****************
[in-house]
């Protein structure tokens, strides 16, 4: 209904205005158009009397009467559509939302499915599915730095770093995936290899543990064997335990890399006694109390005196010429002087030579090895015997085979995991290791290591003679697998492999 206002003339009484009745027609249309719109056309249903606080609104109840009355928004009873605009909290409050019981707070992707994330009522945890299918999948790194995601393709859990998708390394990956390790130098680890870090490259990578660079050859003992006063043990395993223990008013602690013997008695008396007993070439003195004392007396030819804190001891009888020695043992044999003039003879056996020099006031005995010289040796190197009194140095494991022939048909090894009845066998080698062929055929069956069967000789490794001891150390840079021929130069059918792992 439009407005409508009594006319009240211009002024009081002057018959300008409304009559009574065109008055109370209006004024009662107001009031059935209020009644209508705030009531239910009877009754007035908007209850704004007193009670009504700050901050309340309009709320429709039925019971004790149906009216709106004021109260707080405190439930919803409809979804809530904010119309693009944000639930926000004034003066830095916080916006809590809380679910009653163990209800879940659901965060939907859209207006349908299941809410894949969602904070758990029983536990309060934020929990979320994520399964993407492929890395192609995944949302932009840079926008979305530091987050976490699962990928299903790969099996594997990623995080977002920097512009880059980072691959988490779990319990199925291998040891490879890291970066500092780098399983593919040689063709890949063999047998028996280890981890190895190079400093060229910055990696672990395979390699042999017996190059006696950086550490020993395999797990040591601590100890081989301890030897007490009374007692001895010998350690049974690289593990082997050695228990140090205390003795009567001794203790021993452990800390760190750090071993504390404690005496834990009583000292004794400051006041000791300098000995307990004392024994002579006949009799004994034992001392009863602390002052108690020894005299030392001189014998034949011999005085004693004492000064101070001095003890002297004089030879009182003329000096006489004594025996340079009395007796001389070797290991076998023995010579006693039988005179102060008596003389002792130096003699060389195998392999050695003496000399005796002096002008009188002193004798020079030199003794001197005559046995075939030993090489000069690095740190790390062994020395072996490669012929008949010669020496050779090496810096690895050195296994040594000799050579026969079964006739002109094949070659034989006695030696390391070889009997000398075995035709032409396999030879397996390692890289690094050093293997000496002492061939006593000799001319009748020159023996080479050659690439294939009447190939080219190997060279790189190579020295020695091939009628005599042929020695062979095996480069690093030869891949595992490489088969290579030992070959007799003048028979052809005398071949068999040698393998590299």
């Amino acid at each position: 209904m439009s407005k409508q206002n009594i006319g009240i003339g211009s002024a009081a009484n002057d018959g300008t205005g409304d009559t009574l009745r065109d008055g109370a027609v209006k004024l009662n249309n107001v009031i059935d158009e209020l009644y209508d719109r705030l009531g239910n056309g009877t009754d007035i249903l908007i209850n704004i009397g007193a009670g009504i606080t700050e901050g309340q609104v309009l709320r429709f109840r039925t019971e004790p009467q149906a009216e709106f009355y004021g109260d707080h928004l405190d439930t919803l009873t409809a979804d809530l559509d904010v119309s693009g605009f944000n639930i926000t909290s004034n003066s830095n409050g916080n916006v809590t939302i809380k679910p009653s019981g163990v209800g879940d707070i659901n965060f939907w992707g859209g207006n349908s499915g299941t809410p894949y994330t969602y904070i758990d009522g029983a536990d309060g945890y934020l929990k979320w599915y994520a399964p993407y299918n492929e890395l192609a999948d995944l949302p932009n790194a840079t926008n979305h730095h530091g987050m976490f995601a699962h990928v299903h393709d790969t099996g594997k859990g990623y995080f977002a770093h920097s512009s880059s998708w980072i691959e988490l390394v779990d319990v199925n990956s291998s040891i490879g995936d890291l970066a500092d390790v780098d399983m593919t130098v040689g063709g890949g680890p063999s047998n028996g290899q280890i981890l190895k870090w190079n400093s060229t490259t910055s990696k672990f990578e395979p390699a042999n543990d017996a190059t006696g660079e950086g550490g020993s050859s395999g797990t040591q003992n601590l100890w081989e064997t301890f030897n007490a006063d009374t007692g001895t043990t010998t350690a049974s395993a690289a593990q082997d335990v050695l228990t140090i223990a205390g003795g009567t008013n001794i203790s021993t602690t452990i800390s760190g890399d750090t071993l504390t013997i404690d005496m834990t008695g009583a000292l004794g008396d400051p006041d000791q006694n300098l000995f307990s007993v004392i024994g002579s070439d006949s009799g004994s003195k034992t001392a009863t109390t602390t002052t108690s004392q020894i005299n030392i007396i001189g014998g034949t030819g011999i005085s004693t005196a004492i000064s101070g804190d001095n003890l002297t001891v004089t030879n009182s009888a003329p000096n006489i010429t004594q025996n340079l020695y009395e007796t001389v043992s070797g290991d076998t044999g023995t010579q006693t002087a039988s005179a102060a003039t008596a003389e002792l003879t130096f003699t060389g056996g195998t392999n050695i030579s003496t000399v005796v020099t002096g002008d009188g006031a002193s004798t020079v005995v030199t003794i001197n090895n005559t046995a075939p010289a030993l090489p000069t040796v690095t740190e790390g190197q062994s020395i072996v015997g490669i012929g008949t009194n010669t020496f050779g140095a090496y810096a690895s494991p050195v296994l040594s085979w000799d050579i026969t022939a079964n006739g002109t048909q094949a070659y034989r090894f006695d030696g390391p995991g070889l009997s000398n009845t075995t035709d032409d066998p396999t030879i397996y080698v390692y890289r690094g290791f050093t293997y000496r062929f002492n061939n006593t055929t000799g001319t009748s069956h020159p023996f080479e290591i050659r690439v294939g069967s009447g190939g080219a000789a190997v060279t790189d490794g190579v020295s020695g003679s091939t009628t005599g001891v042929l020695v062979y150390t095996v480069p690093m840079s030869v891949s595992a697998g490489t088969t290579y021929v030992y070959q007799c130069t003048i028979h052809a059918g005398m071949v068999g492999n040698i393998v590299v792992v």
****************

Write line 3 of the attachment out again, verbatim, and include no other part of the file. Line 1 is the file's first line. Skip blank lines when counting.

């Amino acid at each position: 209904m439009s407005k409508q206002n009594i006319g009240i003339g211009s002024a009081a009484n002057d018959g300008t205005g409304d009559t009574l009745r065109d008055g109370a027609v209006k004024l009662n249309n107001v009031i059935d158009e209020l009644y209508d719109r705030l009531g239910n056309g009877t009754d007035i249903l908007i209850n704004i009397g007193a009670g009504i606080t700050e901050g309340q609104v309009l709320r429709f109840r039925t019971e004790p009467q149906a009216e709106f009355y004021g109260d707080h928004l405190d439930t919803l009873t409809a979804d809530l559509d904010v119309s693009g605009f944000n639930i926000t909290s004034n003066s830095n409050g916080n916006v809590t939302i809380k679910p009653s019981g163990v209800g879940d707070i659901n965060f939907w992707g859209g207006n349908s499915g299941t809410p894949y994330t969602y904070i758990d009522g029983a536990d309060g945890y934020l929990k979320w599915y994520a399964p993407y299918n492929e890395l192609a999948d995944l949302p932009n790194a840079t926008n979305h730095h530091g987050m976490f995601a699962h990928v299903h393709d790969t099996g594997k859990g990623y995080f977002a770093h920097s512009s880059s998708w980072i691959e988490l390394v779990d319990v199925n990956s291998s040891i490879g995936d890291l970066a500092d390790v780098d399983m593919t130098v040689g063709g890949g680890p063999s047998n028996g290899q280890i981890l190895k870090w190079n400093s060229t490259t910055s990696k672990f990578e395979p390699a042999n543990d017996a190059t006696g660079e950086g550490g020993s050859s395999g797990t040591q003992n601590l100890w081989e064997t301890f030897n007490a006063d009374t007692g001895t043990t010998t350690a049974s395993a690289a593990q082997d335990v050695l228990t140090i223990a205390g003795g009567t008013n001794i203790s021993t602690t452990i800390s760190g890399d750090t071993l504390t013997i404690d005496m834990t008695g009583a000292l004794g008396d400051p006041d000791q006694n300098l000995f307990s007993v004392i024994g002579s070439d006949s009799g004994s003195k034992t001392a009863t109390t602390t002052t108690s004392q020894i005299n030392i007396i001189g014998g034949t030819g011999i005085s004693t005196a004492i000064s101070g804190d001095n003890l002297t001891v004089t030879n009182s009888a003329p000096n006489i010429t004594q025996n340079l020695y009395e007796t001389v043992s070797g290991d076998t044999g023995t010579q006693t002087a039988s005179a102060a003039t008596a003389e002792l003879t130096f003699t060389g056996g195998t392999n050695i030579s003496t000399v005796v020099t002096g002008d009188g006031a002193s004798t020079v005995v030199t003794i001197n090895n005559t046995a075939p010289a030993l090489p000069t040796v690095t740190e790390g190197q062994s020395i072996v015997g490669i012929g008949t009194n010669t020496f050779g140095a090496y810096a690895s494991p050195v296994l040594s085979w000799d050579i026969t022939a079964n006739g002109t048909q094949a070659y034989r090894f006695d030696g390391p995991g070889l009997s000398n009845t075995t035709d032409d066998p396999t030879i397996y080698v390692y890289r690094g290791f050093t293997y000496r062929f002492n061939n006593t055929t000799g001319t009748s069956h020159p023996f080479e290591i050659r690439v294939g069967s009447g190939g080219a000789a190997v060279t790189d490794g190579v020295s020695g003679s091939t009628t005599g001891v042929l020695v062979y150390t095996v480069p690093m840079s030869v891949s595992a697998g490489t088969t290579y021929v030992y070959q007799c130069t003048i028979h052809a059918g005398m071949v068999g492999n040698i393998v590299v792992v």